This is the eleventh article in our 12-part subscription sales series, designed to help you understand and prepare for the evolving sales landscape. This article explains the best approach to selecting the right sales tools to scale your business. Don’t forget to read the previous ten articles in this series; a new sales strategy, customer segmentation, understanding your customer market, customer-centric sales approaches, understanding the customer journey, the road to profitability, online channels, part one and part two of our data guides and sales processes.
Tools are levelling the playing field between established, large businesses and newer, smaller firms. Sales techniques traditionally adopted by established companies are slow and resource intensive. However, with the help of tools and technology today, online executives are able to quickly identify and establish conversations with senior decision makers.
How to select the right tools
There are thousands of sales-enablement tools available that vary in quality and capability. This can make selecting and implementing tools challenging, but we have some tips to make it easier.
The first rule for selecting tools is to choose the those that support your business processes rather than implementing tools and retrofitting processes around them. The book ‘Good to Great’ by Jim Collins dedicates an entire chapter to technology accelerators. For those who haven’t read it, the crux is that businesses should start with people and processes, and then use technology to accelerate their growth. The clear aim is to get the right people in the right seats on the bus, point them in the right direction, and then use technology to get them to their goals faster.
The comprehensive approach to selecting the right tools is broken up below:
- Map your business processes and identify where you are now and where you want to be (if these are different)
- Select the part of the process you want to optimise
- Determine if there are tools that can accelerate growth
- Map current and desired tools for each activity in the process
- Identify and eliminate gaps and overlaps
- Assign specialists in your business to own uptake and ongoing improvement of each tool
Let’s take a closer look at this approach.
Map each sales activity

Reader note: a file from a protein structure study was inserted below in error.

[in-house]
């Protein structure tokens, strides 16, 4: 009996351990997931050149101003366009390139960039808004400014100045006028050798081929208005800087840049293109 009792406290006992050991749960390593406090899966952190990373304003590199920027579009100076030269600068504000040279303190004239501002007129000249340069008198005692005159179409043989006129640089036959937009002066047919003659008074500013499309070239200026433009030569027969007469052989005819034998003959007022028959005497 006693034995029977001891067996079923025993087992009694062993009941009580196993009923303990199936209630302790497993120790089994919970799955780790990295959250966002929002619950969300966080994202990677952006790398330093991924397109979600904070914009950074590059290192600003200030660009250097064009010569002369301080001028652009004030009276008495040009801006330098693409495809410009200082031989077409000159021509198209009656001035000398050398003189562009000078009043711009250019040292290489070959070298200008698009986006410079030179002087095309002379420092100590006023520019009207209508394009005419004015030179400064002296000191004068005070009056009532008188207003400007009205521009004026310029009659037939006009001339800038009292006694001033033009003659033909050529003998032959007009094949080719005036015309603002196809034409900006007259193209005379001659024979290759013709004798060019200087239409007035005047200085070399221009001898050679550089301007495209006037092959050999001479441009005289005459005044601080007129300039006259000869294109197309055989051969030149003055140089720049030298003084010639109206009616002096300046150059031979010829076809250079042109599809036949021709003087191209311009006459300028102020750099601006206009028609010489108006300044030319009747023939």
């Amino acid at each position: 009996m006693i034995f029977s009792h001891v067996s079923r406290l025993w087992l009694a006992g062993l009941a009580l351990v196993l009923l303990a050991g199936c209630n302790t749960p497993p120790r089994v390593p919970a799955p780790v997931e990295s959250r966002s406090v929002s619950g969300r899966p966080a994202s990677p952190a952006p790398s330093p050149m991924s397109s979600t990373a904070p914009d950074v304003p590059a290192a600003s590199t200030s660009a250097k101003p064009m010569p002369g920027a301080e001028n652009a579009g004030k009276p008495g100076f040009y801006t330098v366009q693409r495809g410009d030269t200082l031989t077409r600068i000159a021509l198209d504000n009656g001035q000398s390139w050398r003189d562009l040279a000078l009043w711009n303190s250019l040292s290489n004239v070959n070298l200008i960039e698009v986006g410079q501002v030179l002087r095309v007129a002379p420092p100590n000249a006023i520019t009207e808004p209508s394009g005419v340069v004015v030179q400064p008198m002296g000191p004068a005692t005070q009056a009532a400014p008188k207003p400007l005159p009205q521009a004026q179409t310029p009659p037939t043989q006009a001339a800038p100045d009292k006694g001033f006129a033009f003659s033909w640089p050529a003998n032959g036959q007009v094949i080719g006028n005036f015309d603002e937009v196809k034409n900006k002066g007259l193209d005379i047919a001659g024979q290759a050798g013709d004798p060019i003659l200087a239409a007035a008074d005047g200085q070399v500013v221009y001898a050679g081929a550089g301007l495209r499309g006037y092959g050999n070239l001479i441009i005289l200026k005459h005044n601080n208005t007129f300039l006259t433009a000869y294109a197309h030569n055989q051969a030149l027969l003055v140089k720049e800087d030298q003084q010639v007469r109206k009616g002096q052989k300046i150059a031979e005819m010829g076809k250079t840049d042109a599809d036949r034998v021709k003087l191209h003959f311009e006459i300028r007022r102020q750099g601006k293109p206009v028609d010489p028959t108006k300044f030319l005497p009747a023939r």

Separating each activity helps to determine where tools are currently used or where they could be used to improve performance. Another benefit of tools is that they capture data which can often be fed into the CRM. The more data that can be captured throughout the sales process, the more insights available to drive decisions that optimise sales processes.
Map tools into a sales stack to eliminate gaps and overlap
It is ideal to select tools that meet multiple requirements for different roles in the sales team. However, sometimes tools needed by one team member can differ from those required by another. Mapping tools into a sales stack can make sure that the individual tools function together.
Platforms vs. Application services
When mapping out the tools, it is important to distinguish between Platforms and Application Services. Platforms are the operating system of your organisation. They house data and enable decision making. They should be selected carefully after in-depth evaluation. An example of a Platform is a CRM.
Application services perform very specific functions and can be replaced if necessary. Applications feed into platforms.
How tools can accelerate growth
There are a number of ways that tools can optimise the performance of a business. One example is to take low-value, time-consuming tasks away from team members and have technology complete them instead. Implementing tools to execute low-value tasks frees team members to focus on value-add activities with increased complexity and satisfaction. The business benefit is increased efficiency with current staff, or the ability to avoid hiring additional staff when team members eventually move on.
Other ways tools can drive growth are by:
- Improving customer experience;
- Increasing coverage (e.g. from 8 hours per day on weekdays, to 24 hours per day for 365 days a year);
- Lowering response times (e.g. from hours to minutes);
- Improving efficiency of the sales team (e.g. scaling tech not headcount);
- Providing accurate insights (data) to understand what works and the reasons and metrics behind why it is working; and
- Improving work conditions for team members.
Contact us for more information on how we can help you select the right tools to suit your company’s unique needs and sales processes.
The final article in this series will talk about the killer content you should create and share to maximise your customer journey.